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Slade, Others Too Loud




slades Noddy Holder SAN FRANCISCO - It was rock and roll at ear splitting volume at Winterland Saturday night, with three of the loudest groups this side of early Led Zepplin or Black Sabbath "getting down" into the range of primal scream and throbbing drums.

Brownsville Station, the James Gang and Slade were there to set your ears on end, and in that endeavour they succeeded. Enjoyable music should always be more than gut churning bass and heavy repetitive riffs from lead guitar. But that's about all that the James Gang and Brownsville Station offered.

Led by vocalist Cub Koda's pleas for the audience to get into a party spirit, Brownsville Station came on like a 747 with engine trouble, doing a wham bam version of Jerry Lee Lewis' "Drinking' Wine Spo-de-o-de" which made the eardrums throb, but it was almost unrecognisable otherwise.

Throughout the half hour set, Koda and bassist Mike Lutz strutted across stage, traded Peter Townshend style leaps, and tried to make the audience feel obligated to "boogie."



They did a sloppy version of their AM hit, "Smokin' In The Boys' Room" and earned an encore mostly by their frenetic posturing, with 1950's style guitar riffs getting a heavy metal treatment, while Koda made like he was warming up a TV quiz show audience for the cameras.

The encore was the best number Brownsville Station did, an exact cover of the MC5's version of "Ramblin' Rose." Bassist Lutz ended the presentation by leaping from the 10 foot high speakers onto the stage.

During the break, while ears resonated, the closed circuit television showed Mick Jagger singing "Angie" and other tunes from the Rolling Stones newest album. But that was only a momentary respite.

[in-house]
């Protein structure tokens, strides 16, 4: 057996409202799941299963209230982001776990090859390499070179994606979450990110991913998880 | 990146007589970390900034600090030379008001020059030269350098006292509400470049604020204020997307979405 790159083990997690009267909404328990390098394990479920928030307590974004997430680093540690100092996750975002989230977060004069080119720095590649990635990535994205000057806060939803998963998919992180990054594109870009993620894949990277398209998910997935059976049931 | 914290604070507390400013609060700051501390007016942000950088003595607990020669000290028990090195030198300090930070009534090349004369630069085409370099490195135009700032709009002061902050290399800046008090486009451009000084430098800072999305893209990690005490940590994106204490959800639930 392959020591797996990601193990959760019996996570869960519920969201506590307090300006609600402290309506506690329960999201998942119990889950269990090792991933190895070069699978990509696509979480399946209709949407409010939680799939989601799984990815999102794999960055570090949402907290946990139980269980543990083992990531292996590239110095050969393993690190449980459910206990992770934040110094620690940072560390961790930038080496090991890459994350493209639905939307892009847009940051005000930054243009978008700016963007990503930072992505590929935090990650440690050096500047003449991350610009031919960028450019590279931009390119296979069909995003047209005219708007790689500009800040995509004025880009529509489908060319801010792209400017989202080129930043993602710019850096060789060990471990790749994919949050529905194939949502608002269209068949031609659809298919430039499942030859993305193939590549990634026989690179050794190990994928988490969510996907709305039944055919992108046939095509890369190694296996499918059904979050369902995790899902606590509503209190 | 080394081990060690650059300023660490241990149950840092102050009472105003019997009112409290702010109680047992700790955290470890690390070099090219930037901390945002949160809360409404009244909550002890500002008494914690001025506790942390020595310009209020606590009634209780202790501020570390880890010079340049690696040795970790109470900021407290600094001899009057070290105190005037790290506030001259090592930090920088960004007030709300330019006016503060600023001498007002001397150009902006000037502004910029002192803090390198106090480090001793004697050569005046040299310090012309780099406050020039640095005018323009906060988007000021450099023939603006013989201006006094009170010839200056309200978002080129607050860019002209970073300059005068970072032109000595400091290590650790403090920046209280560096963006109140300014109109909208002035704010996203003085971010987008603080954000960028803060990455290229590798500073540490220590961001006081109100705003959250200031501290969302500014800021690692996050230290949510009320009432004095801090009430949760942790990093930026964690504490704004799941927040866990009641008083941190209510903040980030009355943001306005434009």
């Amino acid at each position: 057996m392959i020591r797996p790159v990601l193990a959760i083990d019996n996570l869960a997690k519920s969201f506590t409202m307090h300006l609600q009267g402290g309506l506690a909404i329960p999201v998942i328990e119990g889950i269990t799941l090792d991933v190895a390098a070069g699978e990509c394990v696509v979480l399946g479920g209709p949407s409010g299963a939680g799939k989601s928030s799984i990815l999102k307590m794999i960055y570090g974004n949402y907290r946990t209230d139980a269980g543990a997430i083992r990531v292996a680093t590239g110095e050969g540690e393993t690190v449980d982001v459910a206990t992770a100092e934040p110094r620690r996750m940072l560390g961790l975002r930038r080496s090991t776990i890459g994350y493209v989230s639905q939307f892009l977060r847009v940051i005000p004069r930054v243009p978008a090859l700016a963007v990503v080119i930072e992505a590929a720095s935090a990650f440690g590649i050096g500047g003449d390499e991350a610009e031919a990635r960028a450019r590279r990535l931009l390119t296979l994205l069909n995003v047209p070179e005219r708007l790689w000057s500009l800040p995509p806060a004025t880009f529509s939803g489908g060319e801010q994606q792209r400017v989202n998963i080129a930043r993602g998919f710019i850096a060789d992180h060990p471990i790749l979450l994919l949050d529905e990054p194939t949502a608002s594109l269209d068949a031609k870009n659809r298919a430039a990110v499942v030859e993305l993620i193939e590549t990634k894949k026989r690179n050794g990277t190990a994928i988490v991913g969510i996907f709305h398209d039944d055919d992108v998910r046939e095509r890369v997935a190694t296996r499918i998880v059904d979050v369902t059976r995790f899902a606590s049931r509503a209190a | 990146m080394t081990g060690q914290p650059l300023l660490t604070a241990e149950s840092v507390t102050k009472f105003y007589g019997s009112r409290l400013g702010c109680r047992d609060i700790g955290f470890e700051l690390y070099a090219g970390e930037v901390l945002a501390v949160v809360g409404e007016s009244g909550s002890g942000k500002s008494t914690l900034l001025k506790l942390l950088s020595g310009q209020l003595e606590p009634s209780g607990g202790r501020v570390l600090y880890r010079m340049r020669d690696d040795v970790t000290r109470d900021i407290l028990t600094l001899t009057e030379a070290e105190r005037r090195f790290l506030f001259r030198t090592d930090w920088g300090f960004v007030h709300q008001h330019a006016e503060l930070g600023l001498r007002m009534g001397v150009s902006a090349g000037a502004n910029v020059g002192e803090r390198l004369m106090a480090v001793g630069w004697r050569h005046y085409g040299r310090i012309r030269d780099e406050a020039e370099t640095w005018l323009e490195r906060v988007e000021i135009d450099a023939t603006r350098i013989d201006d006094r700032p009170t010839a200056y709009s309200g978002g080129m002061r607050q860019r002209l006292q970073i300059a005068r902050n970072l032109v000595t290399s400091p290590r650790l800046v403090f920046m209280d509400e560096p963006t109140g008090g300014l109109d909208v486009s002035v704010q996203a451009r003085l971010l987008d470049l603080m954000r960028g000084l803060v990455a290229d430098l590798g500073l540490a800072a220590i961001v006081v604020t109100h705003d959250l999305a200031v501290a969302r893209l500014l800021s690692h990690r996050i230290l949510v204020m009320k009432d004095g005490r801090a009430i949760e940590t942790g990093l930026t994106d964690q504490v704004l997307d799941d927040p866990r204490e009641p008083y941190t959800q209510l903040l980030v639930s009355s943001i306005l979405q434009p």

On came the James Gang, who seemed to be caught somewhere between their Kent State origins and early San Francisco psychedelia. The quartet featured three guitarists and a drummer, two gongs and a sophisticated wah wah box to make a guitar sound like a jet plane, an endless echo, a machine gun or anything else which might cover for the groups lack of imagination and innovation.



Boring, overly loud guitar riffs and flashing lights on the groups speakers couldn't make up for the cacophonous sound - more like a wall of noise than anything else. They finally got their act together on the encore "Roll Over Beethoven." which was more coherent than the half baked early psychedelia the group had opened with.

By now everyone's ears were shattered enough for Slade, an English supergroup that has never made it in America. They are an amazingly loud and tight quartet, but after two gutslammer bands preceeding them, this reviewers ears had just about had an evening's quota of skull cracking rock and roll.



Noddy Holder, Slade's lead singer, had an interesting vocal style that was backed by a ballsy bass and rhythm guitar and pulsating drums.

The arrangements were short, crisp and mind boggling in loudness, with Holder, looking like a fleshed out Ian Anderson, making good use of his voice and a mirrored top hat, which reflected a spotlight trained on his head in a hypnotic sort of lighted circle.

Loud music is fine for a while, but a triple bill topped by Slade is too much of a beating for ears to absorb in one evening. Winterland's prices are high enough, without having your ears sonically crushed in the bargain.





From the archive of Chris Selby

Transposed by David Graham

Photograph Slade In England




Slade in England © 2015



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